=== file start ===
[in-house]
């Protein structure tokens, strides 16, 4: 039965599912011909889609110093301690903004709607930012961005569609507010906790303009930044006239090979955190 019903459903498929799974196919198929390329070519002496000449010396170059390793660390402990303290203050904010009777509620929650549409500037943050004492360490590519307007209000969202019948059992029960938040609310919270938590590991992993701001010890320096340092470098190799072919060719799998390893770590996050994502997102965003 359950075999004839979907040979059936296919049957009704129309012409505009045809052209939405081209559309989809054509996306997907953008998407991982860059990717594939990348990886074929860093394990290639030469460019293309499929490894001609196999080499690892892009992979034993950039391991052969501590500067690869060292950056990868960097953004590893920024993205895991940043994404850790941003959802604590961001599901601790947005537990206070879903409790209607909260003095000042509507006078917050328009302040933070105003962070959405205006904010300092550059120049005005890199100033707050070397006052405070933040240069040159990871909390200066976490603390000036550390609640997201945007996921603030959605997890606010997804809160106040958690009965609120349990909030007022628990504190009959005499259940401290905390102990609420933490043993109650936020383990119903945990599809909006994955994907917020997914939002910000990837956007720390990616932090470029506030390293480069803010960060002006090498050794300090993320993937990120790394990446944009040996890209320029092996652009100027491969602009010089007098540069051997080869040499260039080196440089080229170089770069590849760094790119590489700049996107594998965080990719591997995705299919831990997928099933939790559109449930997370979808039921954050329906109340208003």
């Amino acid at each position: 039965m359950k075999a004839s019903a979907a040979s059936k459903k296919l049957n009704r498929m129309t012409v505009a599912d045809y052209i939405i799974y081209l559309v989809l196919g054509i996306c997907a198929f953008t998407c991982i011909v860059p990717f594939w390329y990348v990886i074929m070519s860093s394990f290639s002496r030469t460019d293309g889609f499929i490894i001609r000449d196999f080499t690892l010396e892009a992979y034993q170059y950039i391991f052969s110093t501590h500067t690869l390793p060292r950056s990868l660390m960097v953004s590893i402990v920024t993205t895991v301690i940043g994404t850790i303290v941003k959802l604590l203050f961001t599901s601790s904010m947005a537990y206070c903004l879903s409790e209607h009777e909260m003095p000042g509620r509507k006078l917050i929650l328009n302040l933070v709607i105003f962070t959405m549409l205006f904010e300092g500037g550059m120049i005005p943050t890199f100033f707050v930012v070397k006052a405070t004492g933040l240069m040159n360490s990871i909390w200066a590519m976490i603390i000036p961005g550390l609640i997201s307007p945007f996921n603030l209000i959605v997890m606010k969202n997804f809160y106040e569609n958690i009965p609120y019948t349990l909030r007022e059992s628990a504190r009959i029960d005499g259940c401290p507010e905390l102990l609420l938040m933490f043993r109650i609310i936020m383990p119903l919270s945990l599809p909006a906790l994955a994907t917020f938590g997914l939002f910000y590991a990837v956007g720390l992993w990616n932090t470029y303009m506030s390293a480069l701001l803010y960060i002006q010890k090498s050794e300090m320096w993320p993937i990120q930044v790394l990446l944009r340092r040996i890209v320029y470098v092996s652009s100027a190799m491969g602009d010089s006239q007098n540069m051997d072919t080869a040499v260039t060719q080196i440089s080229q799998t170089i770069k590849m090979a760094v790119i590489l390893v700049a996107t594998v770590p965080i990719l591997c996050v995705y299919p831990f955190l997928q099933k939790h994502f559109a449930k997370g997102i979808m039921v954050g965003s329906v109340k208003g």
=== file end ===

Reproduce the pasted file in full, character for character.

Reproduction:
[in-house]
């Protein structure tokens, strides 16, 4: 039965599912011909889609110093301690903004709607930012961005569609507010906790303009930044006239090979955190 019903459903498929799974196919198929390329070519002496000449010396170059390793660390402990303290203050904010009777509620929650549409500037943050004492360490590519307007209000969202019948059992029960938040609310919270938590590991992993701001010890320096340092470098190799072919060719799998390893770590996050994502997102965003 359950075999004839979907040979059936296919049957009704129309012409505009045809052209939405081209559309989809054509996306997907953008998407991982860059990717594939990348990886074929860093394990290639030469460019293309499929490894001609196999080499690892892009992979034993950039391991052969501590500067690869060292950056990868960097953004590893920024993205895991940043994404850790941003959802604590961001599901601790947005537990206070879903409790209607909260003095000042509507006078917050328009302040933070105003962070959405205006904010300092550059120049005005890199100033707050070397006052405070933040240069040159990871909390200066976490603390000036550390609640997201945007996921603030959605997890606010997804809160106040958690009965609120349990909030007022628990504190009959005499259940401290905390102990609420933490043993109650936020383990119903945990599809909006994955994907917020997914939002910000990837956007720390990616932090470029506030390293480069803010960060002006090498050794300090993320993937990120790394990446944009040996890209320029092996652009100027491969602009010089007098540069051997080869040499260039080196440089080229170089770069590849760094790119590489700049996107594998965080990719591997995705299919831990997928099933939790559109449930997370979808039921954050329906109340208003």
């Amino acid at each position: 039965m359950k075999a004839s019903a979907a040979s059936k459903k296919l049957n009704r498929m129309t012409v505009a599912d045809y052209i939405i799974y081209l559309v989809l196919g054509i996306c997907a198929f953008t998407c991982i011909v860059p990717f594939w390329y990348v990886i074929m070519s860093s394990f290639s002496r030469t460019d293309g889609f499929i490894i001609r000449d196999f080499t690892l010396e892009a992979y034993q170059y950039i391991f052969s110093t501590h500067t690869l390793p060292r950056s990868l660390m960097v953004s590893i402990v920024t993205t895991v301690i940043g994404t850790i303290v941003k959802l604590l203050f961001t599901s601790s904010m947005a537990y206070c903004l879903s409790e209607h009777e909260m003095p000042g509620r509507k006078l917050i929650l328009n302040l933070v709607i105003f962070t959405m549409l205006f904010e300092g500037g550059m120049i005005p943050t890199f100033f707050v930012v070397k006052a405070t004492g933040l240069m040159n360490s990871i909390w200066a590519m976490i603390i000036p961005g550390l609640i997201s307007p945007f996921n603030l209000i959605v997890m606010k969202n997804f809160y106040e569609n958690i009965p609120y019948t349990l909030r007022e059992s628990a504190r009959i029960d005499g259940c401290p507010e905390l102990l609420l938040m933490f043993r109650i609310i936020m383990p119903l919270s945990l599809p909006a906790l994955a994907t917020f938590g997914l939002f910000y590991a990837v956007g720390l992993w990616n932090t470029y303009m506030s390293a480069l701001l803010y960060i002006q010890k090498s050794e300090m320096w993320p993937i990120q930044v790394l990446l944009r340092r040996i890209v320029y470098v092996s652009s100027a190799m491969g602009d010089s006239q007098n540069m051997d072919t080869a040499v260039t060719q080196i440089s080229q799998t170089i770069k590849m090979a760094v790119i590489l390893v700049a996107t594998v770590p965080i990719l591997c996050v995705y299919p831990f955190l997928q099933k939790h994502f559109a449930k997370g997102i979808m039921v954050g965003s329906v109340k208003g």